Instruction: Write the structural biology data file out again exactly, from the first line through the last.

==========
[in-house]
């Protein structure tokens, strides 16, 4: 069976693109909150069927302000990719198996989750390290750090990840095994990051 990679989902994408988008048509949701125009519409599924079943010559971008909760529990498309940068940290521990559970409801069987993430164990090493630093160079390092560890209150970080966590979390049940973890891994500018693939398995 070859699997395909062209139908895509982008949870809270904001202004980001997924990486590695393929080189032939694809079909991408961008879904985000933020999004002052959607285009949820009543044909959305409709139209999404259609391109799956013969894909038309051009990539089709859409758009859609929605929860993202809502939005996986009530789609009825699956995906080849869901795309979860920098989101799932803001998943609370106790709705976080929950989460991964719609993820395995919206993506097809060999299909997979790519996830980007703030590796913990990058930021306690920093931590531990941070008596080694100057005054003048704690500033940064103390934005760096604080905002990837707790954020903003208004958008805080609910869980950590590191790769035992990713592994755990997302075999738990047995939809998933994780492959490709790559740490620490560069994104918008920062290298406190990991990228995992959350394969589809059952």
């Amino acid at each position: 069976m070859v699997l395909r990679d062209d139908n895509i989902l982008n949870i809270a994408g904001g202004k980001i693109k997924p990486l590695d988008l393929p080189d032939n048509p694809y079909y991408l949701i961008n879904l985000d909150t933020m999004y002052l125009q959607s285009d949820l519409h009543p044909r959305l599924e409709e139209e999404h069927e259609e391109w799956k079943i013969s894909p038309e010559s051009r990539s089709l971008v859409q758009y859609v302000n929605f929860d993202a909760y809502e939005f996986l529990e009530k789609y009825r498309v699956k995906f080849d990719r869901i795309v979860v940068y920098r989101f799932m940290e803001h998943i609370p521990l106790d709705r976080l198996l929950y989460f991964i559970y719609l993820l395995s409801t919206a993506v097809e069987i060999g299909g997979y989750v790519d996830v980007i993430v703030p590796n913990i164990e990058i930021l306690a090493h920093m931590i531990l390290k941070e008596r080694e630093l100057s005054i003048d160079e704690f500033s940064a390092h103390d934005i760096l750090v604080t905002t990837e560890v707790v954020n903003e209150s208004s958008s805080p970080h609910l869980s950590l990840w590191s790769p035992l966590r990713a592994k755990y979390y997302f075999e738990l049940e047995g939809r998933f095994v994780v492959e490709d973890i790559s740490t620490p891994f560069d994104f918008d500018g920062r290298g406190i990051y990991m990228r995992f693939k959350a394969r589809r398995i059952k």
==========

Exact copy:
[in-house]
């Protein structure tokens, strides 16, 4: 069976693109909150069927302000990719198996989750390290750090990840095994990051 990679989902994408988008048509949701125009519409599924079943010559971008909760529990498309940068940290521990559970409801069987993430164990090493630093160079390092560890209150970080966590979390049940973890891994500018693939398995 070859699997395909062209139908895509982008949870809270904001202004980001997924990486590695393929080189032939694809079909991408961008879904985000933020999004002052959607285009949820009543044909959305409709139209999404259609391109799956013969894909038309051009990539089709859409758009859609929605929860993202809502939005996986009530789609009825699956995906080849869901795309979860920098989101799932803001998943609370106790709705976080929950989460991964719609993820395995919206993506097809060999299909997979790519996830980007703030590796913990990058930021306690920093931590531990941070008596080694100057005054003048704690500033940064103390934005760096604080905002990837707790954020903003208004958008805080609910869980950590590191790769035992990713592994755990997302075999738990047995939809998933994780492959490709790559740490620490560069994104918008920062290298406190990991990228995992959350394969589809059952």
């Amino acid at each position: 069976m070859v699997l395909r990679d062209d139908n895509i989902l982008n949870i809270a994408g904001g202004k980001i693109k997924p990486l590695d988008l393929p080189d032939n048509p694809y079909y991408l949701i961008n879904l985000d909150t933020m999004y002052l125009q959607s285009d949820l519409h009543p044909r959305l599924e409709e139209e999404h069927e259609e391109w799956k079943i013969s894909p038309e010559s051009r990539s089709l971008v859409q758009y859609v302000n929605f929860d993202a909760y809502e939005f996986l529990e009530k789609y009825r498309v699956k995906f080849d990719r869901i795309v979860v940068y920098r989101f799932m940290e803001h998943i609370p521990l106790d709705r976080l198996l929950y989460f991964i559970y719609l993820l395995s409801t919206a993506v097809e069987i060999g299909g997979y989750v790519d996830v980007i993430v703030p590796n913990i164990e990058i930021l306690a090493h920093m931590i531990l390290k941070e008596r080694e630093l100057s005054i003048d160079e704690f500033s940064a390092h103390d934005i760096l750090v604080t905002t990837e560890v707790v954020n903003e209150s208004s958008s805080p970080h609910l869980s950590l990840w590191s790769p035992l966590r990713a592994k755990y979390y997302f075999e738990l049940e047995g939809r998933f095994v994780v492959e490709d973890i790559s740490t620490p891994f560069d994104f918008d500018g920062r290298g406190i990051y990991m990228r995992f693939k959350a394969r589809r398995i059952k």